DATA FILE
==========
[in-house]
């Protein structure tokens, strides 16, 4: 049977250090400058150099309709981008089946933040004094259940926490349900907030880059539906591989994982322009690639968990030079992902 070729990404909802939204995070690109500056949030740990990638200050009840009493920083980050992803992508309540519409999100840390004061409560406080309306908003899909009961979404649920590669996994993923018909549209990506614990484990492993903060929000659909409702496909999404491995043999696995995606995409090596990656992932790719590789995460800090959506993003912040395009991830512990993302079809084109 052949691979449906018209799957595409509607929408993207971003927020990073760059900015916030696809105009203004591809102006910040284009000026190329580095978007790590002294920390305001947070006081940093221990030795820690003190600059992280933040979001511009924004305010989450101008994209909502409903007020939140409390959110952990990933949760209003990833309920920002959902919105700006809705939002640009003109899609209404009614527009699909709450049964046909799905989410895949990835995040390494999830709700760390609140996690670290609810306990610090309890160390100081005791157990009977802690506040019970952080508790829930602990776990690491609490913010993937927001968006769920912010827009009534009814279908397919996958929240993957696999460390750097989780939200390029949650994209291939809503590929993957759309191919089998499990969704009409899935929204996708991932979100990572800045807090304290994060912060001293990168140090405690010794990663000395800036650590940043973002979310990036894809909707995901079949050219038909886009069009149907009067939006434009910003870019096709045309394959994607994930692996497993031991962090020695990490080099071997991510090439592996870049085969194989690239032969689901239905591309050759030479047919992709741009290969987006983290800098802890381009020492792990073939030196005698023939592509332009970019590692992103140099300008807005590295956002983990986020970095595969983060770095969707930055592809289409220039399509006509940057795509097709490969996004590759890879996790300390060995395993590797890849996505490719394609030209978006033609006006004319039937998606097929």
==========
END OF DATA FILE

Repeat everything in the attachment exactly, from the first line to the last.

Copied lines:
[in-house]
């Protein structure tokens, strides 16, 4: 049977250090400058150099309709981008089946933040004094259940926490349900907030880059539906591989994982322009690639968990030079992902 070729990404909802939204995070690109500056949030740990990638200050009840009493920083980050992803992508309540519409999100840390004061409560406080309306908003899909009961979404649920590669996994993923018909549209990506614990484990492993903060929000659909409702496909999404491995043999696995995606995409090596990656992932790719590789995460800090959506993003912040395009991830512990993302079809084109 052949691979449906018209799957595409509607929408993207971003927020990073760059900015916030696809105009203004591809102006910040284009000026190329580095978007790590002294920390305001947070006081940093221990030795820690003190600059992280933040979001511009924004305010989450101008994209909502409903007020939140409390959110952990990933949760209003990833309920920002959902919105700006809705939002640009003109899609209404009614527009699909709450049964046909799905989410895949990835995040390494999830709700760390609140996690670290609810306990610090309890160390100081005791157990009977802690506040019970952080508790829930602990776990690491609490913010993937927001968006769920912010827009009534009814279908397919996958929240993957696999460390750097989780939200390029949650994209291939809503590929993957759309191919089998499990969704009409899935929204996708991932979100990572800045807090304290994060912060001293990168140090405690010794990663000395800036650590940043973002979310990036894809909707995901079949050219038909886009069009149907009067939006434009910003870019096709045309394959994607994930692996497993031991962090020695990490080099071997991510090439592996870049085969194989690239032969689901239905591309050759030479047919992709741009290969987006983290800098802890381009020492792990073939030196005698023939592509332009970019590692992103140099300008807005590295956002983990986020970095595969983060770095969707930055592809289409220039399509006509940057795509097709490969996004590759890879996790300390060995395993590797890849996505490719394609030209978006033609006006004319039937998606097929």